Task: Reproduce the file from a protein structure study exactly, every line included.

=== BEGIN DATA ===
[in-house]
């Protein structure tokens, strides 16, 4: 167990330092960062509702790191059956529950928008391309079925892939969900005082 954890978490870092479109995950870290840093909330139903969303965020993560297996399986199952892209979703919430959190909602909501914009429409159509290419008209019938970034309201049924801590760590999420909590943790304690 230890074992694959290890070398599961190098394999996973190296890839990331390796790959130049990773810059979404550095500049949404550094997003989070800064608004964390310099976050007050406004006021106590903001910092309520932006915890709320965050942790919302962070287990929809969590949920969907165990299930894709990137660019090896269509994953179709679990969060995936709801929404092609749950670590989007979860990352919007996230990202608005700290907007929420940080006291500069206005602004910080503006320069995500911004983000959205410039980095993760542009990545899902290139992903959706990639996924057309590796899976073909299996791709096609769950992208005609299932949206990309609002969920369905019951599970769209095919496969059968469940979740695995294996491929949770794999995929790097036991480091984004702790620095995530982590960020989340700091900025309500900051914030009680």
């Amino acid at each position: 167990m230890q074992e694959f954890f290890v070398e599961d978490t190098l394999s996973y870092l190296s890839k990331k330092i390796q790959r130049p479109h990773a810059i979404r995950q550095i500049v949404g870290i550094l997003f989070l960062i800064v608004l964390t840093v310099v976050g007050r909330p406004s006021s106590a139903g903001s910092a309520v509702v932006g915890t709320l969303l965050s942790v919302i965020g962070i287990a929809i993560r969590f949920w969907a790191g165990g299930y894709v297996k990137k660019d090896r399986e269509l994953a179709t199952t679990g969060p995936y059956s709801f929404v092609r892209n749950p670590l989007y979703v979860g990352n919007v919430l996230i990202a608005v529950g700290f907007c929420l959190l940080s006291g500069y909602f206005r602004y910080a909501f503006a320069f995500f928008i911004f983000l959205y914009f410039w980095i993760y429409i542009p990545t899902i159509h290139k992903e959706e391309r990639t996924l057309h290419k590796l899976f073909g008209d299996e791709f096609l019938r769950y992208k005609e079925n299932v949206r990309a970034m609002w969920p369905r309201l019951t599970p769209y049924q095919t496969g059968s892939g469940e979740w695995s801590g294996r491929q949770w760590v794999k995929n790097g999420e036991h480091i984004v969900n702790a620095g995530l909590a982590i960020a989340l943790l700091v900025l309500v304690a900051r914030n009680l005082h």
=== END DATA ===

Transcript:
[in-house]
């Protein structure tokens, strides 16, 4: 167990330092960062509702790191059956529950928008391309079925892939969900005082 954890978490870092479109995950870290840093909330139903969303965020993560297996399986199952892209979703919430959190909602909501914009429409159509290419008209019938970034309201049924801590760590999420909590943790304690 230890074992694959290890070398599961190098394999996973190296890839990331390796790959130049990773810059979404550095500049949404550094997003989070800064608004964390310099976050007050406004006021106590903001910092309520932006915890709320965050942790919302962070287990929809969590949920969907165990299930894709990137660019090896269509994953179709679990969060995936709801929404092609749950670590989007979860990352919007996230990202608005700290907007929420940080006291500069206005602004910080503006320069995500911004983000959205410039980095993760542009990545899902290139992903959706990639996924057309590796899976073909299996791709096609769950992208005609299932949206990309609002969920369905019951599970769209095919496969059968469940979740695995294996491929949770794999995929790097036991480091984004702790620095995530982590960020989340700091900025309500900051914030009680």
């Amino acid at each position: 167990m230890q074992e694959f954890f290890v070398e599961d978490t190098l394999s996973y870092l190296s890839k990331k330092i390796q790959r130049p479109h990773a810059i979404r995950q550095i500049v949404g870290i550094l997003f989070l960062i800064v608004l964390t840093v310099v976050g007050r909330p406004s006021s106590a139903g903001s910092a309520v509702v932006g915890t709320l969303l965050s942790v919302i965020g962070i287990a929809i993560r969590f949920w969907a790191g165990g299930y894709v297996k990137k660019d090896r399986e269509l994953a179709t199952t679990g969060p995936y059956s709801f929404v092609r892209n749950p670590l989007y979703v979860g990352n919007v919430l996230i990202a608005v529950g700290f907007c929420l959190l940080s006291g500069y909602f206005r602004y910080a909501f503006a320069f995500f928008i911004f983000l959205y914009f410039w980095i993760y429409i542009p990545t899902i159509h290139k992903e959706e391309r990639t996924l057309h290419k590796l899976f073909g008209d299996e791709f096609l019938r769950y992208k005609e079925n299932v949206r990309a970034m609002w969920p369905r309201l019951t599970p769209y049924q095919t496969g059968s892939g469940e979740w695995s801590g294996r491929q949770w760590v794999k995929n790097g999420e036991h480091i984004v969900n702790a620095g995530l909590a982590i960020a989340l943790l700091v900025l309500v304690a900051r914030n009680l005082h």